Astronomy Questions & Answers

What’s a black hole? What’s inside a black hole? What’s the difference between a reflecting and refracting telescope? This is the place to come for answers to almost all the astronomy questions you can think of — and many you haven’t. Find answers to your equipment and hobby questions, as well as astronomy facts about the other planets in the solar system, stars, and galaxies.

Is Andromeda Galaxy headed for a clash with the Milky Way? What’s the faintest thing you can see with a ground-based telescope? From stargazing advice to stellar science, browse this Astronomy Q&A category, browse astronomy questions by topic, or email us with your own question at to deepen your knowledge of astronomy as a hobby and a science.

What are constellations?

In 1930, the International Astronomical Union (IAU) divided the sky into 88 constellations. Each constellation is defined by an imaginary boundary on the sky and named after a classical star pattern within those boundaries. So when we say a star is “in” a particular constellation, we mean it lies within the IAU-defined boundaries of that…

How Do Stars Die and How Long Do Stars Live?

Both the life and death of a star depend on its mass. Generally speaking, the more massive a star, the faster it burns its fuel and the shorter its life. The most massive stars meet their end in a supernova explosion after only a few million years of fusion, while the tiniest stars continue to…

What Is a Star?

A star is a luminous ball of gas held together by its own gravity. Nuclear fusion in its core supports the star against gravity and produces photons and heat. The Sun is the closest star to Earth.

Why Do Stars Twinkle?

Though it wouldn’t work so well in the nursery rhyme, a star’s twinkling actually has a technical term, astronomical scintillation: the effect of our planet’s atmosphere on starlight.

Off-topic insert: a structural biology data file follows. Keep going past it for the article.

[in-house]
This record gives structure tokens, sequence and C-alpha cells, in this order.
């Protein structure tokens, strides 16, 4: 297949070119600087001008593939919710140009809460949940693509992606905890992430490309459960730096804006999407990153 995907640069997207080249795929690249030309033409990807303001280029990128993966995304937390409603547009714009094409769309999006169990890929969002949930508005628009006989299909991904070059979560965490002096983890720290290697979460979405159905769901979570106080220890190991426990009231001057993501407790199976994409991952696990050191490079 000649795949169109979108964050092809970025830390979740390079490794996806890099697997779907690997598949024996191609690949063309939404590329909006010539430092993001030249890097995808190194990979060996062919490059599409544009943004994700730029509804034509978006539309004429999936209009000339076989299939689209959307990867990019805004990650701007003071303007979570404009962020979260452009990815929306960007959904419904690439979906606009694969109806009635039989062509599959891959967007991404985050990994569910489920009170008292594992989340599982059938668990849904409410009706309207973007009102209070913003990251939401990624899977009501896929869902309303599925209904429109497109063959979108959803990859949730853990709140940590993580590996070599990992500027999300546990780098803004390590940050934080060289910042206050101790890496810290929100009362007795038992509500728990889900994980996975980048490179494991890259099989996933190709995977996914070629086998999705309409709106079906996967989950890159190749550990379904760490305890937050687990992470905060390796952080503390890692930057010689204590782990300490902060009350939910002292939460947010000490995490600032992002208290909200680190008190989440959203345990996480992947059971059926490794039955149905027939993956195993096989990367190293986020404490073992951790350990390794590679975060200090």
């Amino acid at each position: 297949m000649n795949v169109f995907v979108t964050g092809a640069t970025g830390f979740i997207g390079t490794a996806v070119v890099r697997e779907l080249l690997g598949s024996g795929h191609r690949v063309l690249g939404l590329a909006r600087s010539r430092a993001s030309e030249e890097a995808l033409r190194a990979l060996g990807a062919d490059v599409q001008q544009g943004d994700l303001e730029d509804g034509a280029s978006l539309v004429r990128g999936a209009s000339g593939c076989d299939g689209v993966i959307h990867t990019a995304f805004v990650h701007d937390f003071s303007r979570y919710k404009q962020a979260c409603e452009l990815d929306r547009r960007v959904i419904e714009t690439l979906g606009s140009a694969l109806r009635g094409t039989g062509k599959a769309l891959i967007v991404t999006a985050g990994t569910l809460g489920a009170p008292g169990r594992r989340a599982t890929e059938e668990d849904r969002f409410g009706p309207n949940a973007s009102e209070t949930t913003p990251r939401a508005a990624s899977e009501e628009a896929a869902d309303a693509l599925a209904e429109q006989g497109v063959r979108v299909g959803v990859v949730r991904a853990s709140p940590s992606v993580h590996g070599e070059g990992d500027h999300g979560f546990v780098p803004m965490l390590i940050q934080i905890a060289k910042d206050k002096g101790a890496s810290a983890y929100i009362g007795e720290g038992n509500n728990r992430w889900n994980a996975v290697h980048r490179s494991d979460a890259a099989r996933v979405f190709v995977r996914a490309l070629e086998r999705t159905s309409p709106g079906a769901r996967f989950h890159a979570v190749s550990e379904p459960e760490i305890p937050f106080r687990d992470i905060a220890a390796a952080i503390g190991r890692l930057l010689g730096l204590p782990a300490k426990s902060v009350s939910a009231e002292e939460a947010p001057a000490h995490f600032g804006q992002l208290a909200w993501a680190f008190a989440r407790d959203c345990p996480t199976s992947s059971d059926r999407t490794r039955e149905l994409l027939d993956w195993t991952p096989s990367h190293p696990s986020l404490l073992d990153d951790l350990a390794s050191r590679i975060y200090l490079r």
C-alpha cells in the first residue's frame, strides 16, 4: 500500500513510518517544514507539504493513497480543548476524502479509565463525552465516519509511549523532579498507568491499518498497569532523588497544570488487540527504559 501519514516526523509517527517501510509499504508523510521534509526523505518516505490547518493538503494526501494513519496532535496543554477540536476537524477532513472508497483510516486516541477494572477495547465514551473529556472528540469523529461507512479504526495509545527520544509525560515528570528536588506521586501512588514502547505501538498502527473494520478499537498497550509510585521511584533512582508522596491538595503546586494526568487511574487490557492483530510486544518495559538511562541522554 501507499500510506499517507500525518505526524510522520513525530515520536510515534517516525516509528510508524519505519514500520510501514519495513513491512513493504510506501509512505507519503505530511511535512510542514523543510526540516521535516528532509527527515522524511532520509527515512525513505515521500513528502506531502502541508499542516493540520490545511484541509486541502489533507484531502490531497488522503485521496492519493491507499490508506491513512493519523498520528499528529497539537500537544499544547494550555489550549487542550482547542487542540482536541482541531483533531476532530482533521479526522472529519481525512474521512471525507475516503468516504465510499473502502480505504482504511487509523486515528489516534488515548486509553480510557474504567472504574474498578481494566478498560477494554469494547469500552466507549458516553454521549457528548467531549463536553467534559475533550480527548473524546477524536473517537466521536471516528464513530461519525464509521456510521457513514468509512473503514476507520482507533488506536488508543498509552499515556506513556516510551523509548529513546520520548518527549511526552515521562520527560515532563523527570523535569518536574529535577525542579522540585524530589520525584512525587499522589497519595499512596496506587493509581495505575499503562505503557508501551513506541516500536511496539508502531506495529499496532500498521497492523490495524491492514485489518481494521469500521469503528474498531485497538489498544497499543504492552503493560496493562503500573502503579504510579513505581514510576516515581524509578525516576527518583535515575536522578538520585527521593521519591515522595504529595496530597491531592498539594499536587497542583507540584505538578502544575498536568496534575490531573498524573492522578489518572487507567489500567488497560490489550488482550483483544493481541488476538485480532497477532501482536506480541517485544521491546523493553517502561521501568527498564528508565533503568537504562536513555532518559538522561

Why do comets have tails?

Comets develop tails as they approach perihelion—the place in their orbits when they are closest to the sun. The sun’s heat causes some of the material in a comet to vaporize, which in turn releases dust particles that were trapped in the ice.

How big is the Sun?

The Sun is more than 330,000 times as massive than the Earth. It has a diameter of nearly 1.4 million kilometers (865,000 miles), and its volume could enclose about 1.3 million Earths.

What is a meteor shower?

Meteor showers occur when Earth passes through a stream of meteoric material. The brief streaks of luminescence we call meteors are caused by meteoroids burning up as they pass through the atmosphere.

Astrology vs Astronomy: What’s the Difference?

The practices of astrology and astronomy have common roots, but they have evolved into two separate fields. Astronomy studies positions, motions, and properties of celestial objects. Astrology attempts to study how those positions, motions, and properties affect people and events on Earth.

What’s Up at Star Parties?

When amateur astronomers and their families plan a vacation, they are increasingly likely to plan it around a star party. The big amateur gatherings have been growing in recent years, and new ones devoted especially to dark-sky observing are sprouting all over. True deep-sky star parties — as opposed to the more traditional, general-interest conventions…

How can a telescope have an f/ratio of f/42?

I was amazed at Jim Melka’s beautiful picture of Mars on page 136 of the January 2006 issue but puzzled by the caption, which said that he used a 12-inch reflector at f/42. How is this possible? Knowing that a telescope’s f/ratio is its focal length divided by its aperture, you’re probably imagining poor Jim…